The owner of a horticultural company was fined recently for using a restricted use pesticide (RUP) in ways that were inconsistent with the product label. The product’s use was restricted due to human health concerns, but workers had applied the product without proper training or the required personal protective equipment (PPE). In another recent case, a company was fined because it failed to keep the records required for RUPs....More
Weed resistance in corn and soybean fields is driving a renewed interest in a wide variety of crop protection products. And companies are responding. They have produced an arsenal of herbicides that feature multiple modes of action, new manufacturing processes, and improved formulations of older products. These products offer growers many options for protecting the yield potential of their corn and soybean fields. Here’s a look at what’s new....More
Loveland Products recently announced a new active ingredient registration, resulting in the release of a new seed treatment named Consensus.
“The EPA registration of salicylic acid for seed treatment use was our goal for a number of years,” stated Marty Robinson, seed treatment market manager at Loveland Products. “The registration was recently approved, allowing us to move forward with this innovative product.”...More
Every year farmers spend a lot of money trying to control corn rootworm larvae, which are a significant threat to maize production in the U.S. and, more recently, in Europe. University of Illinois researchers have been working on validating a model for estimating damage functions.
Biochar is a new-old substance that is coming under increased scrutiny at places like Iowa State University. ISU’s David Laird says biochar, which is basically charcoal, improves the water-holding and nutrient-holding capacity of the soil and could be effective in mitigating problem soils. Biochar currently is used only in horticulture, but an increase in manufacturing facilities and economies of scale could make it more practical for row crops....More
Crop protection costs (not bundled with seed) for the 2013 corn and soybean planting seasons will be slightly higher than they were in 2012, agricultural economists predict.
“Herbicide prices in the aggregate peaked in 2009, then fell somewhat in 2010 and 2011 before starting to edge upward again in 2012,” says Alan Miller, farm business management specialist, Purdue University. “For 2013, I expect herbicide prices to move slightly higher, perhaps by 1% to 4%.”...More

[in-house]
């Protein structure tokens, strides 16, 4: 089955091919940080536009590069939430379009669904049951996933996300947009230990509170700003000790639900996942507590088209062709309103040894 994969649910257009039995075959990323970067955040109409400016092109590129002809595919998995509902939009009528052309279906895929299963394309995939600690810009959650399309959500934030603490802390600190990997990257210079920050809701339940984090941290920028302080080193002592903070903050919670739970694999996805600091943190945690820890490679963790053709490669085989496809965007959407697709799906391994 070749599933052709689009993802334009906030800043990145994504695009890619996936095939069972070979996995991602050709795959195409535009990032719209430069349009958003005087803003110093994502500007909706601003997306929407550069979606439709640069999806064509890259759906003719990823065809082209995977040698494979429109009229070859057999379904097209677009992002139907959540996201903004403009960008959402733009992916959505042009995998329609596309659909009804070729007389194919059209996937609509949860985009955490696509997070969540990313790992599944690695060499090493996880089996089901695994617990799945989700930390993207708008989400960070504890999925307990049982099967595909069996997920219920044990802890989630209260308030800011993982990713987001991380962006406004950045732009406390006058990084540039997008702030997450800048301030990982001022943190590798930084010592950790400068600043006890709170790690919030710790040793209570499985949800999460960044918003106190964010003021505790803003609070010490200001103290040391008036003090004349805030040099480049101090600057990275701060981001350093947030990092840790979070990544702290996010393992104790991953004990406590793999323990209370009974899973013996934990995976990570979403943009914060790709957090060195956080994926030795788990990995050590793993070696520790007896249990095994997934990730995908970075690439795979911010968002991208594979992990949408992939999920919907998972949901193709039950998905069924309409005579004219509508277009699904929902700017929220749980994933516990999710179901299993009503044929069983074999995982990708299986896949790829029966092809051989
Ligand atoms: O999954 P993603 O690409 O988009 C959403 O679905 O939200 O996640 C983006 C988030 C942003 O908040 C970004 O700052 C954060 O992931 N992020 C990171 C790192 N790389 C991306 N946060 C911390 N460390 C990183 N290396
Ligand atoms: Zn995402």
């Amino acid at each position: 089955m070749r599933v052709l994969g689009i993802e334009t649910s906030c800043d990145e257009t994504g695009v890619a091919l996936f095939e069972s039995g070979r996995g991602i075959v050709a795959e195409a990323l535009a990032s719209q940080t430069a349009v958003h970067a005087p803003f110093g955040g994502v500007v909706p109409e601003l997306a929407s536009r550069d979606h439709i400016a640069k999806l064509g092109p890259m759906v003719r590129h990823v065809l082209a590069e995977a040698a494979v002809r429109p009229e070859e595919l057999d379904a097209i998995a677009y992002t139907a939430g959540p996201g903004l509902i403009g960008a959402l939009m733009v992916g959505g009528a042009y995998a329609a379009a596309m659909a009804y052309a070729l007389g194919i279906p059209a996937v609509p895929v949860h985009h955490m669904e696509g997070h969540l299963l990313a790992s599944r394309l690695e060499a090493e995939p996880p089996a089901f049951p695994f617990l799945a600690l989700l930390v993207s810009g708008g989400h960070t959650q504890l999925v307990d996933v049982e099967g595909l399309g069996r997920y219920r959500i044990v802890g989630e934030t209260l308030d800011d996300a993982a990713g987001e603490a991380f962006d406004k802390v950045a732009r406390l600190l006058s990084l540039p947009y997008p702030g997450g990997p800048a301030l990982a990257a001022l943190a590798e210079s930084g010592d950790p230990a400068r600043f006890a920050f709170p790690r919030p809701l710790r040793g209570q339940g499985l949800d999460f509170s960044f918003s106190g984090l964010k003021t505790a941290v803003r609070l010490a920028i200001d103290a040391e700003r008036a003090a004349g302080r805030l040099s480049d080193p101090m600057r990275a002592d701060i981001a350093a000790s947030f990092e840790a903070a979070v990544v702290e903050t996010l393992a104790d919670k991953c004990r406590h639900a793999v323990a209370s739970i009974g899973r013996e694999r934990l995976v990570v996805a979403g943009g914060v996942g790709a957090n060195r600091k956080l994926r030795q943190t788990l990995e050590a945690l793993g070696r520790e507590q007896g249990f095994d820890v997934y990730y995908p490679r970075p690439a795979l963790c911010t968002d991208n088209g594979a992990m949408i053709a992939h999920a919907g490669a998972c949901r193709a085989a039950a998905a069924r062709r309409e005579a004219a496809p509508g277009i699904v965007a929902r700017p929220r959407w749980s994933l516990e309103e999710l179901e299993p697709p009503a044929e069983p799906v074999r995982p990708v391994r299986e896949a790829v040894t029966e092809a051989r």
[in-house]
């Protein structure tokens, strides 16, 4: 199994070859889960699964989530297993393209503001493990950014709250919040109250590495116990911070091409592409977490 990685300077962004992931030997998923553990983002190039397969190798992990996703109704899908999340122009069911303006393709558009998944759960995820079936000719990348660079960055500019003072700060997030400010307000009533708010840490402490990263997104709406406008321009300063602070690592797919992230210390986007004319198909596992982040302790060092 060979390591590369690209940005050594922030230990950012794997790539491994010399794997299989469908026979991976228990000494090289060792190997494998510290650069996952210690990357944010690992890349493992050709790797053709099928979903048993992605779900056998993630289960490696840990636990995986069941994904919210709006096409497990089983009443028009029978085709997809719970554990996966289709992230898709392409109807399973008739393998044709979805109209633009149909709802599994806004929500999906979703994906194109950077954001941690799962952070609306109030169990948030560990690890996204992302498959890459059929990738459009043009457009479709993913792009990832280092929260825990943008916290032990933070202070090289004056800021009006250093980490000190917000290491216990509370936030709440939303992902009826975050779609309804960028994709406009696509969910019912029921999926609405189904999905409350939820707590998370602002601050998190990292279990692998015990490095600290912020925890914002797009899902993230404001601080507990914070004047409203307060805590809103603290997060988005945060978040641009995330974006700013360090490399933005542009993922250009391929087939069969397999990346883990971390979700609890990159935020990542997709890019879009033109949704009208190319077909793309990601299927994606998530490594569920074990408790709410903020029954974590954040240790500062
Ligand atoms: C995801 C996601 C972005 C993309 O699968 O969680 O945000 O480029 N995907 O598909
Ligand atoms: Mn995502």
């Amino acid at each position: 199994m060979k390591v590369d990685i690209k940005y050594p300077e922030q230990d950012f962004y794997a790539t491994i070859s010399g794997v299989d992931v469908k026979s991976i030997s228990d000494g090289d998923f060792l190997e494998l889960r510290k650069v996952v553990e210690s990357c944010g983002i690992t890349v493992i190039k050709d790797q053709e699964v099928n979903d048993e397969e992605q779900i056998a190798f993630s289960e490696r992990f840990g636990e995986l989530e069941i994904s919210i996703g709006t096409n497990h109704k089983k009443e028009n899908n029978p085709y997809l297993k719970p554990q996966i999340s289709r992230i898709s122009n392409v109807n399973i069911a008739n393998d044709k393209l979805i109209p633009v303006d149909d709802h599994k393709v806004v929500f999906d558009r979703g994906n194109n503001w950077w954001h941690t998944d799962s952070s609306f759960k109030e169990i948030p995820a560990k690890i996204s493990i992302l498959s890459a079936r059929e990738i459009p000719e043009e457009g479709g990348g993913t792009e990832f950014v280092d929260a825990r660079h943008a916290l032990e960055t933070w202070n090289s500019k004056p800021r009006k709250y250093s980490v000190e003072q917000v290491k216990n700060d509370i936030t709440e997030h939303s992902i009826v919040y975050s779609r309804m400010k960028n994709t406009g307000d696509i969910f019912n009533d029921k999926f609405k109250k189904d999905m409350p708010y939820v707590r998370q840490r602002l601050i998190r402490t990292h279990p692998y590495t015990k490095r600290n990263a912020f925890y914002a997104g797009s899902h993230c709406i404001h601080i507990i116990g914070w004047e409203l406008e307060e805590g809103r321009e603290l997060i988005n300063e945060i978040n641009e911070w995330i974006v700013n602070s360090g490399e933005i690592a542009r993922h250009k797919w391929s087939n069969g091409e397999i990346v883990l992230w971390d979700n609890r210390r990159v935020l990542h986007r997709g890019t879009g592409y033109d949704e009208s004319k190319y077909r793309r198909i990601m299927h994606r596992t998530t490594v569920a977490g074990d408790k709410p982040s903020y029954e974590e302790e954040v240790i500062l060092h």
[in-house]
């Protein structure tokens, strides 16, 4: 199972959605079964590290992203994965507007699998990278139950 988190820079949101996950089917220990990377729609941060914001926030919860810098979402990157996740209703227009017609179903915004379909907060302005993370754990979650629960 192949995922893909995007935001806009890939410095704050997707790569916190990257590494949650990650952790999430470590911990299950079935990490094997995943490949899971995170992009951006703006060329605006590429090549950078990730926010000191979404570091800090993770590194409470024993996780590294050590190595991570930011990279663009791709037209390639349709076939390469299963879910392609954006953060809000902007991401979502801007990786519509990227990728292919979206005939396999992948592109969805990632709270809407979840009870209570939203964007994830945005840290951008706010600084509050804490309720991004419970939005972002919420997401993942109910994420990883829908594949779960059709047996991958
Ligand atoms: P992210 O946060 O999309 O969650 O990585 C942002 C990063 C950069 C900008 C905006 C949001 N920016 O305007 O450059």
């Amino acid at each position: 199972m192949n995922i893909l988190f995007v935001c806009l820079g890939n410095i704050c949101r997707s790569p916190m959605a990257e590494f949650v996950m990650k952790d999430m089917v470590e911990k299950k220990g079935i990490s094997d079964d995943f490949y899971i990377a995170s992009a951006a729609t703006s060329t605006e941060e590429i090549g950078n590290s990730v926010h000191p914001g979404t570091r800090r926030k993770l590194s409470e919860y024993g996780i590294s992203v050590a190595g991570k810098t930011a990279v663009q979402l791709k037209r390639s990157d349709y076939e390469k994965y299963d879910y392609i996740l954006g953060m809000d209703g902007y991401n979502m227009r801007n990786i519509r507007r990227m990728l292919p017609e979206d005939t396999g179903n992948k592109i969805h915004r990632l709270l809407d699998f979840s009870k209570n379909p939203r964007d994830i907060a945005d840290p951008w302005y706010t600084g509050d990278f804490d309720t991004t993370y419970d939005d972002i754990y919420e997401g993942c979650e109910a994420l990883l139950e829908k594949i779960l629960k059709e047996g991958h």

BASF has completed the acquisition of Becker Underwood from Norwest Equity Partners, a U.S.-based private equity investment company, for a purchase price of $1.02 billion. With the acquisition, BASF is now a leading global provider of technologies for biological seed treatment as well as seed treatment colorants and polymers....More
Having equipment that allows you to apply nitrogen (N) late in the season is well worth having — even if you don’t use it every year, says Clay Mitchell, Buckingham, Ia.
“Adding late-season N can be like putting on a booster rocket for corn production in a wet year, when it’s needed,” says Mitchell, who farms approximately 2,800 corn and soybean acres with his great-uncle Philip near Waterloo, Ia. “In dry years, you can save a lot of money by holding off on early-season N applications that don’t pay off.”...More
Soybean prices reached a peak on September 4, with November 2012 futures trading to $17.89 per bu. The price of that contract declined to about $15.50 by the end of September and has been in a range of $14.86 to $15.74 since then. The price is currently in the lower half of that range....More
People tend to think of ozone as something in the upper atmosphere that protects the earth’s surface from UV radiation. At the ground level, however, ozone is a pollutant that damages crops, particularly soybean.
Lisa Ainsworth, a University of Illinois associate professor of crop sciences and USDA Agricultural Research Service plant molecular biologist, said that establishing the exposure threshold for damage is critical to understanding the current and future impact of this pollutant.
FMC has received EPA registration on a new herbicide, Anthem herbicide, a preplant, preemergence and early postemergence herbicide for corn. Anthem provides growers with a tool for broad-spectrum weed control and resistance management along with a low-use rate.
Anthem herbicide will allow growers application flexibility during the spring season....More